[Rd] R html help system [Was: How to document man/*.Rd pages with images?]

Sean Robert McGuffee sean.mcguffee at gmail.com
Mon May 16 20:15:36 CEST 2011

On 5/13/11 8:20 PM, "Simon Urbanek" <simon.urbanek at r-project.org> wrote:

> On May 13, 2011, at 7:08 PM, Sean Robert McGuffee wrote:
>> On 5/12/11 9:13 AM, "Simon Urbanek" <simon.urbanek at r-project.org> wrote:
>>> I just want to clarify the mechanics of the help system when using html.
>>> R has a built-in HTTP server (aka Rhttpd) which transforms HTTP requests to
>>> function calls. It is not your usual web server, because it doesn't map URL
>>> paths to files, it just allows R functions to do anything with it --
>>> something
>>> like CGI except that we are talking about functions and not files. Therefore
>>> you won't find any files and there is no file structure involved.
>>> For the help system, the function handling the requests is tools:::httpd() -
>>> you can look at what it does.
>> Awesome, will do!
>>> Basically, it generates pages according to the
>>> various paths it supports. As part of its path handling it allows certain
>>> paths to reference files, e.g.
>>> /library/myPackage/doc/randomStuffInPackagesDocDirectory.html will read the
>>> file doc/randomStuffInPackagesDocDirectory.html in myPackage.
>>> Note that the whole point of the dynamic help *is* to generate content on
>>> the
>>> fly, because the content depends on the state of your current workspace --
>>> packages loaded, classes defined, etc. so you cannot pre-generate pages as
>>> they won't have correct links - that's why we shifted from static html pages
>>> to the dynamic ones.
>> This is interesting. It actually speaks to a constructive criticism I have of
>> R. As a user of R, I don't want to have conditional dynamic help. I want to
>> always get the same answer to a question so to say. If there is a way to do
>> something that works and is reproducible, then I don't want to maybe or maybe
>> not get that answer. Thus, I guess what I'm thinking is that there should
>> maybe be selection within help that has organization based on packages loaded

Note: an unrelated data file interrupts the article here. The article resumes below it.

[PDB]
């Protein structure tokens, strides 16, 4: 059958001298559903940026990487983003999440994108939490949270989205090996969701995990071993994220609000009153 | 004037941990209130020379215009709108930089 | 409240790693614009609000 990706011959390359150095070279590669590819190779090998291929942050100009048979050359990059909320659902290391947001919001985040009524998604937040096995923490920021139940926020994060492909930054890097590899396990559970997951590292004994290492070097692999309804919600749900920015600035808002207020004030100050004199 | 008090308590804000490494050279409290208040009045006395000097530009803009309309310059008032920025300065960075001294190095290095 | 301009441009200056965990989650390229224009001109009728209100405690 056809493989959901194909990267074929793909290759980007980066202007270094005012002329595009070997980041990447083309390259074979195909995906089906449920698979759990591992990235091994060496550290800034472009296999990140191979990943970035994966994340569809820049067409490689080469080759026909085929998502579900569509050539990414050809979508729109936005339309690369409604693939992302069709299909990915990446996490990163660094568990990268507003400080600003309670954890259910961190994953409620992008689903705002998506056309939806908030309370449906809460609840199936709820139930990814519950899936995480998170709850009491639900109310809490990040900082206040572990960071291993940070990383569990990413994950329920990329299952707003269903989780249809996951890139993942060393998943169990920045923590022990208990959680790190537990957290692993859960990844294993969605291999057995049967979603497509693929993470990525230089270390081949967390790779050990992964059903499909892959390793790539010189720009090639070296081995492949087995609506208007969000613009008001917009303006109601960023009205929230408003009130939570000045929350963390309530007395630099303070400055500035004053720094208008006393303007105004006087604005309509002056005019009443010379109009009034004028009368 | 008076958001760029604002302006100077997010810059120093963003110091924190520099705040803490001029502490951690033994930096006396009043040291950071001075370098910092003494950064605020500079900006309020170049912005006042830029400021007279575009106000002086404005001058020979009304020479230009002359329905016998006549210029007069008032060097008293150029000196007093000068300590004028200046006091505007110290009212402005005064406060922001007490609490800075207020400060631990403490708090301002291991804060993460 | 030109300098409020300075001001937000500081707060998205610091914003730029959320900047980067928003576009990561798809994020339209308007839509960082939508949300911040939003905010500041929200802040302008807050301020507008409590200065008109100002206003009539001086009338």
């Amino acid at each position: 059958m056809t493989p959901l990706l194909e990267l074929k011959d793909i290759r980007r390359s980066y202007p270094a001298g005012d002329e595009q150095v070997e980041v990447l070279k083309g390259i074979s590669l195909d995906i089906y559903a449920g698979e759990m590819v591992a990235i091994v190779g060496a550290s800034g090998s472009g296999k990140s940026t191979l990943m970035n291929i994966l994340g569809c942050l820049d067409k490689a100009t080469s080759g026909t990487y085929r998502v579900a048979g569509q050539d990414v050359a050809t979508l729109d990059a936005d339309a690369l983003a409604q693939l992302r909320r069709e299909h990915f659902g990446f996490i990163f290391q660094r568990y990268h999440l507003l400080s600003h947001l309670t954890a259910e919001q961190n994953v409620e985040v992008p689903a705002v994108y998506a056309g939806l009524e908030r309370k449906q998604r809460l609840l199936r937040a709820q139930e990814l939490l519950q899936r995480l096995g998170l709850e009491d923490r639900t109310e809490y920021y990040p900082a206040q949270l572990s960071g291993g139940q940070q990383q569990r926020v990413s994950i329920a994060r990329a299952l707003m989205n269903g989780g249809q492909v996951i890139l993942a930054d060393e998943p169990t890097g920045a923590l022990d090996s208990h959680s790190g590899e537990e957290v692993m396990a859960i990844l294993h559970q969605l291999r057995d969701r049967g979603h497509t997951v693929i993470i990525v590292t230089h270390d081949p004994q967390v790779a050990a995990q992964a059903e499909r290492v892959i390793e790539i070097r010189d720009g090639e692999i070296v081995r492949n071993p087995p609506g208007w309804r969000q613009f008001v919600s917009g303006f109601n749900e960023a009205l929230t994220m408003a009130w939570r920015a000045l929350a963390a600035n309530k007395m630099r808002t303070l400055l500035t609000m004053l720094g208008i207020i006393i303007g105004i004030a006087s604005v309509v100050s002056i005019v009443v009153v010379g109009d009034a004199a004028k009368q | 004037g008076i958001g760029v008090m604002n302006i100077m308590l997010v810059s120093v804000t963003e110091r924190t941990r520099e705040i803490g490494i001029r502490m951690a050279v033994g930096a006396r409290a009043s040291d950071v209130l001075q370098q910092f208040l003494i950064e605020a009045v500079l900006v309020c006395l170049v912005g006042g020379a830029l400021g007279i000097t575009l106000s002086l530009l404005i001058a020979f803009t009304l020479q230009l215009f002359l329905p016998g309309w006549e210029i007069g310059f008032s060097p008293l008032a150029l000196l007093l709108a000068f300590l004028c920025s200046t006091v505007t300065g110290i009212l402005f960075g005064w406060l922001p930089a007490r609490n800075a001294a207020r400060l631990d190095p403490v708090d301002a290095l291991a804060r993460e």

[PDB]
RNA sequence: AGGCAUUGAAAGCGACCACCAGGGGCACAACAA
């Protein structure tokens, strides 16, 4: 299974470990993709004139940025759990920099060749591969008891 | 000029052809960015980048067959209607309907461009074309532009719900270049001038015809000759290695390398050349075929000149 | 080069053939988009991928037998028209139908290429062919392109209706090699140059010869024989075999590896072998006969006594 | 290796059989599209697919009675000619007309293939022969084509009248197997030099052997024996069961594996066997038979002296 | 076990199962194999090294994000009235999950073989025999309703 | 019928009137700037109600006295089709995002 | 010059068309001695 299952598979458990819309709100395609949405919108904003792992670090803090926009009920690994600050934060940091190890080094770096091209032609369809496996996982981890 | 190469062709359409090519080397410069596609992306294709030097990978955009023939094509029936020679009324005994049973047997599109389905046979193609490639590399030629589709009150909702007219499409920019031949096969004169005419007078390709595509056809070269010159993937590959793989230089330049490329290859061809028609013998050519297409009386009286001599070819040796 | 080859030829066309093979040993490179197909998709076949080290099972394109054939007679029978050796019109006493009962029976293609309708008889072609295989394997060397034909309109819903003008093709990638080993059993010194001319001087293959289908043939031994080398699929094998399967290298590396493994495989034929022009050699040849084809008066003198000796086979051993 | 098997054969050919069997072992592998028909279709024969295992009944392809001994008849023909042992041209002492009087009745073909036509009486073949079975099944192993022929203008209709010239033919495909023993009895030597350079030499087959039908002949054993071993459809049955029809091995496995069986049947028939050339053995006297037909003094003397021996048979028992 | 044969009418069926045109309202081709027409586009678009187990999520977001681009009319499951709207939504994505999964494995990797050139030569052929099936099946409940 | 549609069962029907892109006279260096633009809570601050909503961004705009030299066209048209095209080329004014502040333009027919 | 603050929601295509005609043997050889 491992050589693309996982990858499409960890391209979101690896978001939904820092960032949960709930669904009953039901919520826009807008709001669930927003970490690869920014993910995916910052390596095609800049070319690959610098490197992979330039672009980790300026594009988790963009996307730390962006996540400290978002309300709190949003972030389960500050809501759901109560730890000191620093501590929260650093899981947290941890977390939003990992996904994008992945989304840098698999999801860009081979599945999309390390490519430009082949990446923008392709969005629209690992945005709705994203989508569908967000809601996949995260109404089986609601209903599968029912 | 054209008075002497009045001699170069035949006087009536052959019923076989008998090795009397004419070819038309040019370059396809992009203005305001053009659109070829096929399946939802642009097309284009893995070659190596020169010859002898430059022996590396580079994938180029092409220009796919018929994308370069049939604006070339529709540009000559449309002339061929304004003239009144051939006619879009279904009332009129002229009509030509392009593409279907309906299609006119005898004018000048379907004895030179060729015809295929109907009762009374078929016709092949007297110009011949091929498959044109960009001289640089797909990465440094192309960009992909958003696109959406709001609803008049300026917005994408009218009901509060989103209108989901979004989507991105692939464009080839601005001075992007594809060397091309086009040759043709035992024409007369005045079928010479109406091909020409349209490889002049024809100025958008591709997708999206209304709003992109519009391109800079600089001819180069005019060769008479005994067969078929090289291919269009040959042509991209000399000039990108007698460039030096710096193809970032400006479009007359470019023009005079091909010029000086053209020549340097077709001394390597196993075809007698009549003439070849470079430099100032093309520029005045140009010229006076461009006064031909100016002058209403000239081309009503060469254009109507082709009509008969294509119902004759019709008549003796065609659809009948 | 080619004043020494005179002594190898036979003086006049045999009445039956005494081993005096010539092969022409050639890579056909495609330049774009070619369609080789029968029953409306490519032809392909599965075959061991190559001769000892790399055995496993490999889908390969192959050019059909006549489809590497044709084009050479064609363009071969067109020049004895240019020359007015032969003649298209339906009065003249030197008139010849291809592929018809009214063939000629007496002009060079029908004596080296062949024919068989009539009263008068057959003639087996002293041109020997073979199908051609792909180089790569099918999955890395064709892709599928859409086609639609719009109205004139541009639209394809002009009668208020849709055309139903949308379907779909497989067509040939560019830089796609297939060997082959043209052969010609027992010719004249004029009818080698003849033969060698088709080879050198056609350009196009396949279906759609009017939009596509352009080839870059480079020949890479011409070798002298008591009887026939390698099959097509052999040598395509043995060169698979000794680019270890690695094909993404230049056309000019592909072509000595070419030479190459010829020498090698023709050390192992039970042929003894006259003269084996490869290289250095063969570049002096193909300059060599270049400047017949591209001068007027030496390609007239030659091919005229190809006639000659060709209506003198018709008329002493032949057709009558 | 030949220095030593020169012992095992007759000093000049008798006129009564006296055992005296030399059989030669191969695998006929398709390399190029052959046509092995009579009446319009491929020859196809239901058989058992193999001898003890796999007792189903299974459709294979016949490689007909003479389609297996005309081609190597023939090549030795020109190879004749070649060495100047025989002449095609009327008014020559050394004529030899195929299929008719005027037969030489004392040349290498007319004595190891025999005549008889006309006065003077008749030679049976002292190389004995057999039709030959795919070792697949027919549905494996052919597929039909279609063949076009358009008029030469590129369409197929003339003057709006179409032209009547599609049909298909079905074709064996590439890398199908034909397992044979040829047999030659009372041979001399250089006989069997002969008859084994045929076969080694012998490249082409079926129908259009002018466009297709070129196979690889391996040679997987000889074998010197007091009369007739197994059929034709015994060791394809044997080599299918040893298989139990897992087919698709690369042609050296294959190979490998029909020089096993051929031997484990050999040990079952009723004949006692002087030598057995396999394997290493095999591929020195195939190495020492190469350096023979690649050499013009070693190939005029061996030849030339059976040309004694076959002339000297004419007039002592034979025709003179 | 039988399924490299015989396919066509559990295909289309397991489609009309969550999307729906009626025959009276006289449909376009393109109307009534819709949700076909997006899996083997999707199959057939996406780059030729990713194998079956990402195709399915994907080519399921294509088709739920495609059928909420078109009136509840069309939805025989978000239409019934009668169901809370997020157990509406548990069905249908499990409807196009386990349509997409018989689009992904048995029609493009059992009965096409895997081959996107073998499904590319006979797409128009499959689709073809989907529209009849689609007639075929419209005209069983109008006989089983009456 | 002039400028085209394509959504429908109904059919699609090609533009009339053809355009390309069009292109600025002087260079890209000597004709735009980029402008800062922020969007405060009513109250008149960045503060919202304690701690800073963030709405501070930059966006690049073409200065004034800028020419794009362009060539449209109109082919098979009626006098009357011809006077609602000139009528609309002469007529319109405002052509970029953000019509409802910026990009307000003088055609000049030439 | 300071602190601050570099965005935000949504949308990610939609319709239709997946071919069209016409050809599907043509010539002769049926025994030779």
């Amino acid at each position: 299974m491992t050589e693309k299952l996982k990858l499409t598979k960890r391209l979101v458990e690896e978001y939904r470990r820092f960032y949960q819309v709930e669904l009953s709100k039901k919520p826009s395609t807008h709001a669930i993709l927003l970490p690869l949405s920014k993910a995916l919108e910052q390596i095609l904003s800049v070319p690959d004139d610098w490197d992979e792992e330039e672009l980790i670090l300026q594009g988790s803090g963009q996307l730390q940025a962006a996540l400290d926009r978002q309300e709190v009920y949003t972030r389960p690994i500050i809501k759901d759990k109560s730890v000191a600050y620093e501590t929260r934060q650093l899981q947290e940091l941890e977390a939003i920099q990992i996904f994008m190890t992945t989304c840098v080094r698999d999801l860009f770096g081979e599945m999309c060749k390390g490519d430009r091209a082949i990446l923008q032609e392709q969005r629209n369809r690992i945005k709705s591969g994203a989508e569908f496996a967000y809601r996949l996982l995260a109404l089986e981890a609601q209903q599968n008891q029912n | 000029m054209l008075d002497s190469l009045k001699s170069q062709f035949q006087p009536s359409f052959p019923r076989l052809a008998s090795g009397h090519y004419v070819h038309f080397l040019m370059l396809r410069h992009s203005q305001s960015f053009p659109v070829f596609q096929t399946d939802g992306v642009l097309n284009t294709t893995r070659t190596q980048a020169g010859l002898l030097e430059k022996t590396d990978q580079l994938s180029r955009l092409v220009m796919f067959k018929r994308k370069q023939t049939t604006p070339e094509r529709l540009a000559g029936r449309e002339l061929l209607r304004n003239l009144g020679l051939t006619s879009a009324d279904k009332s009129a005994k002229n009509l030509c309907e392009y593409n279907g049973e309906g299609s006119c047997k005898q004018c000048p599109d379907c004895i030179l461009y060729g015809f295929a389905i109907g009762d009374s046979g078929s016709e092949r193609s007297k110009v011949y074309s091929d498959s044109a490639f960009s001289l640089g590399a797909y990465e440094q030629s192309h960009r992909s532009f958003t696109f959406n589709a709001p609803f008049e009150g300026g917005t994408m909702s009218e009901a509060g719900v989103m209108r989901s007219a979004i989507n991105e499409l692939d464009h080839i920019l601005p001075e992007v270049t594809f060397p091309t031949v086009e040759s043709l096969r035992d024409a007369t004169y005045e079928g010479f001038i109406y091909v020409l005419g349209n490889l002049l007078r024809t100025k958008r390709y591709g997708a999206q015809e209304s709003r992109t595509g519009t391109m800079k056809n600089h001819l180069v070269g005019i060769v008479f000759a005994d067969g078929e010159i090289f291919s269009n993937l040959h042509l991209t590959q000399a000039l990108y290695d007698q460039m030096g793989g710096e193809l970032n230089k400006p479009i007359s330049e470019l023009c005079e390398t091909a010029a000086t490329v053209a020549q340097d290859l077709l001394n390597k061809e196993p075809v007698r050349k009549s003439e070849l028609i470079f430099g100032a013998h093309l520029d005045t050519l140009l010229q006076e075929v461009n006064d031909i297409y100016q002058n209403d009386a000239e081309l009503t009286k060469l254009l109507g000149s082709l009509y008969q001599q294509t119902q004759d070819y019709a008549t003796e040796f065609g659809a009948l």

>> and classes defined, but I would hope that the state of my system doesn't
>> change the help that is displayed. At least I as one user would prefer to see
>> all of my options will all packages and not have any of it emphasized or
>> excluded by how my system is currently set up.
> I don't think I follow you. Your options will be different, by definition,
> depending on which packages you have installed and loaded. As one obvious
> example, you can't refer to documentation of packages that you did not
> install. As another example (more future-directed I suspect), the generics and
> methods depend on your currently defined classes, methods etc. That is true in
> R itself, so I don't see why you would prefer documentation that doesn't match
> your R.

I guess what I mean to say is that although a user's options depend on
context, when I use help, I want to know what my options are outside of the
current context. Especially at a stage where I need help, I definitely might
not have the right context set up, so it's very important to me to have
non-context-specific help. I recognize that this is my opinion and by no
means agreed upon, but this was a huge barrier for me when I first began
using R. For example, sometimes I would load a library while following an
example in the documentation before I even knew about libraries or realized
what I was doing. Then, within that context, a help command within that
library would work. On another day, when I hadn't set up that context by
accident, using my notes of "help(whatever)" wouldn't work. That was very
confusing and frustrating for me, and I'm much more computer literate than
many of the test-tube wet lab scientists I would hope to have using my
packages. I realize that "??whatever" gets around this, but the "??" symbol
is hard to lookup and learn about, especially when there is a
"help(whatever)" syntax that worked on a previous day. It took me months to